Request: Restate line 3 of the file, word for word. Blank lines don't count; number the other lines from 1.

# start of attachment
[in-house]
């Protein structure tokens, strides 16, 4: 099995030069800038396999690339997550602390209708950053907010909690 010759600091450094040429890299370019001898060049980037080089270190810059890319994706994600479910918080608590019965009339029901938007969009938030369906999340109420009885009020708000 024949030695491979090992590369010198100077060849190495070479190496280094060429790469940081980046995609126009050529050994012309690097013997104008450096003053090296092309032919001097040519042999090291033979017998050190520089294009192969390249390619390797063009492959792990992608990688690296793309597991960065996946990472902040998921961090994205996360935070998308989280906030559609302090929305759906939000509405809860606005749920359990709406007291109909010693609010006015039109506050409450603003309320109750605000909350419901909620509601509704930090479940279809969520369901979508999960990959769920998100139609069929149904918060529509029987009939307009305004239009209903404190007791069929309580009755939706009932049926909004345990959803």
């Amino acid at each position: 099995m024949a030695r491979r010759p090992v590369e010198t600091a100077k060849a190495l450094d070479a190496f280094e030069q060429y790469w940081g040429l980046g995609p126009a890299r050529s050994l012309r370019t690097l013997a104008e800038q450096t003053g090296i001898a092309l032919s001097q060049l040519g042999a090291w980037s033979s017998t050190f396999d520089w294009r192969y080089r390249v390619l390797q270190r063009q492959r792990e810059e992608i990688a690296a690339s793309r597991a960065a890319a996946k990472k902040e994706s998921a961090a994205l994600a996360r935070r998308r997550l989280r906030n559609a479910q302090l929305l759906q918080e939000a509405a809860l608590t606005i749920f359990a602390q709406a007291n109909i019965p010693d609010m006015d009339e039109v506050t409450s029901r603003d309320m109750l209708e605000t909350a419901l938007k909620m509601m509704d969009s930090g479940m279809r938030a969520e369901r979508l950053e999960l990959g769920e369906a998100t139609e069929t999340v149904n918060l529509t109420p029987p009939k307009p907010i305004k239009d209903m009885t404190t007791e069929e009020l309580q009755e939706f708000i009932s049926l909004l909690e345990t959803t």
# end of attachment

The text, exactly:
């Amino acid at each position: 099995m024949a030695r491979r010759p090992v590369e010198t600091a100077k060849a190495l450094d070479a190496f280094e030069q060429y790469w940081g040429l980046g995609p126009a890299r050529s050994l012309r370019t690097l013997a104008e800038q450096t003053g090296i001898a092309l032919s001097q060049l040519g042999a090291w980037s033979s017998t050190f396999d520089w294009r192969y080089r390249v390619l390797q270190r063009q492959r792990e810059e992608i990688a690296a690339s793309r597991a960065a890319a996946k990472k902040e994706s998921a961090a994205l994600a996360r935070r998308r997550l989280r906030n559609a479910q302090l929305l759906q918080e939000a509405a809860l608590t606005i749920f359990a602390q709406a007291n109909i019965p010693d609010m006015d009339e039109v506050t409450s029901r603003d309320m109750l209708e605000t909350a419901l938007k909620m509601m509704d969009s930090g479940m279809r938030a969520e369901r979508l950053e999960l990959g769920e369906a998100t139609e069929t999340v149904n918060l529509t109420p029987p009939k307009p907010i305004k239009d209903m009885t404190t007791e069929e009020l309580q009755e939706f708000i009932s049926l909004l909690e345990t959803t």